Bulldogging in Miami

Written by Roy Black

Naturally I read the legal commentary following Nel’s cross of Pistorius. Most lawyers were critical, labeling Nel’s sarcasm and bullying as argumentative and thus objectionable in a US court. While I generally agree with those observations, it appears there is a place for bulldogging.

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Be Like LeBron

Written by Roy Black

Last night I watched the Miami Heat crush the Indiana pacers to win the Eastern Conference Finals. This victory was notable for two reasons: the Pacers were designed to beat the Heat and their defense specifically created to stop LeBron James.

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Risky Business

Written by Roy Black

At the last NBA All-Star game SAP unveiled a player-efficiency software program called SportVU. It records every movement of a player during a game. It plots 792,000 data points — shooting, rebounding, defensive efficiency, spacing on the court, speed, and dribbling. By crunching these numbers it predicts the most effective combination of players and reduces the coach’s risk.

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The “Bull Dog” Cross

Written by Roy Black

In the beginning I had little interest in the Oscar Pistorius trial; only after reading descriptions of Gerrie “The Bull Dog” Nel’s cross-examination of Pistorius (OP) did I pay attention. The skill of cross examination is something I am intensely interested in and Nel failed to disappoint me. I could teach a seminar using his technique.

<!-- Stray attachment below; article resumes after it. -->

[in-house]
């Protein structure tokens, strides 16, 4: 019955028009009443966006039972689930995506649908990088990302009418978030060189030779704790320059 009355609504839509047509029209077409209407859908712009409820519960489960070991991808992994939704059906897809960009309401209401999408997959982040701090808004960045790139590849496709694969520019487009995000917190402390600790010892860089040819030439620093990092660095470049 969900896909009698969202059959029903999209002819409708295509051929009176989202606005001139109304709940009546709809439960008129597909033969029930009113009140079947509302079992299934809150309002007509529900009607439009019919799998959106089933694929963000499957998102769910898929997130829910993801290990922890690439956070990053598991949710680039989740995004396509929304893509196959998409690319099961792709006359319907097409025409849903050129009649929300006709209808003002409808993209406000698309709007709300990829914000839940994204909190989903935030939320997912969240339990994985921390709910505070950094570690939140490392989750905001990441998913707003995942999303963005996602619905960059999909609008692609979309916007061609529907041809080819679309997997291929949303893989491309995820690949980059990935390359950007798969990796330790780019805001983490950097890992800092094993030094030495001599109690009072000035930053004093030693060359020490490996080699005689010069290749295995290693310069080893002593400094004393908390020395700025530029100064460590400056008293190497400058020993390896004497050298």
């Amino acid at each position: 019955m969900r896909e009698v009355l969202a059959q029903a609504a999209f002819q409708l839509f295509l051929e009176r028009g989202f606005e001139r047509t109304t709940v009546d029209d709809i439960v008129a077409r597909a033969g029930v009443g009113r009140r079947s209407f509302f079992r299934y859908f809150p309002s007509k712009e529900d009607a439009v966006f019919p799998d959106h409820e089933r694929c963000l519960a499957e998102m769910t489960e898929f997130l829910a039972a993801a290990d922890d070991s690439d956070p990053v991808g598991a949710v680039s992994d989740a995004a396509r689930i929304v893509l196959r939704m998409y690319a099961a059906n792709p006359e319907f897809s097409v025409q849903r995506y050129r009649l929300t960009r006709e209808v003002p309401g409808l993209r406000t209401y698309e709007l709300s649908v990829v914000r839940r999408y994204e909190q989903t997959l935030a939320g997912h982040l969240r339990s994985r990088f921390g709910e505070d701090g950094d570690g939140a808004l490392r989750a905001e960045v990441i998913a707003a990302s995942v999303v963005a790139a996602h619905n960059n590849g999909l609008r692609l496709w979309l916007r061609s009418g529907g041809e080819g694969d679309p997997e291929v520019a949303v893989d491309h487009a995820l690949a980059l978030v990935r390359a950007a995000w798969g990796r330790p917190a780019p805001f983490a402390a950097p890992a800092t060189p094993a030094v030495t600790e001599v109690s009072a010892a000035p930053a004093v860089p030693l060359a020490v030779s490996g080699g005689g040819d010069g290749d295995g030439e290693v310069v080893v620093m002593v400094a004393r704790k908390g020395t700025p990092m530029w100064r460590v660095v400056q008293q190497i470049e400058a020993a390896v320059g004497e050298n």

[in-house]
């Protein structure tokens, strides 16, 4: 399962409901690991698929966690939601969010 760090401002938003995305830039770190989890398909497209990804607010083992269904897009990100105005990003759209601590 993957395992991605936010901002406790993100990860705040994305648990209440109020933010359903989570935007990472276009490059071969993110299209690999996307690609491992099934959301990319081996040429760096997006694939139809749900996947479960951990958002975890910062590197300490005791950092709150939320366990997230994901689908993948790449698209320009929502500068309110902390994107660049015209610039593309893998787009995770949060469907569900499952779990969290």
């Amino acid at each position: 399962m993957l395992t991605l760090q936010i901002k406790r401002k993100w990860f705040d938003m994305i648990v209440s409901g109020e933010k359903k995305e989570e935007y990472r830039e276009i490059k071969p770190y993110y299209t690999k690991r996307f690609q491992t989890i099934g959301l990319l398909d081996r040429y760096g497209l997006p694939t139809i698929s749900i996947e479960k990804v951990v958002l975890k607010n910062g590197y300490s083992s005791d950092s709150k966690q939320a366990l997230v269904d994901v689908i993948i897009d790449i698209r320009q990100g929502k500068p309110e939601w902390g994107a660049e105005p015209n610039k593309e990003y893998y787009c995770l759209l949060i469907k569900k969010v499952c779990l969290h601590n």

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The Lament of Zachary Warren

Written by Roy Black

Zachary Warren was a master of the universe. At least the legal universe. At 29 a Stanford degree, a magna cum laude graduate of Georgetown Law School, a clerkship at the Sixth Circuit and a job at the Wall Street titan Dewey & LeBoeuf. But this legal prodigy made a bonehead mistake any grizzled veteran of the criminal bar educated at a third rate law school would have prevented. He talked to a prosecutor without a lawyer.

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Cross Examination: The Sympathetic Yet Deadly Witness

Written by Roy Black

The challenge – how to cross examine, impeach or even just diminish the impact of sympathetic witnesses without losing your audience?

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Richard Sharpstein: A Tape Surfaces

Written by Roy Black

In my post about Richard’s particular skill in presenting final arguments, I lamented there was no video tape of his courtroom performances. Fortunately I was partially wrong: Dore Louis, an excellent criminal defense lawyer and friend, emailed me an audio clip of a Sharpstein final argument.

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Richard A. Sharpstein 1950-2013

Written by Roy Black

Miami has lost an outspoken lawyer-public citizen. This past December, my friend and colleague Richard Sharpstein died by his own hand. If you knew Richard you knew he was part criminal lawyer, part social commentator and all showman.

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Final Argument: Rebutting “Commonsense”

Written by Roy Black

At least 311 innocent people were condemned by “commonsense.” There are probably a lot more languishing in our dungeons, but at least that many convicted inmates have been exonerated through DNA. I bet in each one of those trials the prosecutor told the jury to use their “god-given commonsense” to fill in any gaps in the evidence and convict the accused.

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The Marchman Act: Mastering a New Area of the Law

Written by Marcos Beaton

A client recently came to us with a problem that we had never handled before. He was facing a Marchman Act petition under Chapter 397 of the Florida Statutes. For those that don’t know, Chapter 397 authorizes involuntary evaluation and treatment for substance abuse. And although we specialize in protecting clients from encroachment on their constitutional rights and freedoms, this case involved having to master an area of the law with which we had only — at best — a vague familiarity. So, how did we do it and what did we learn?

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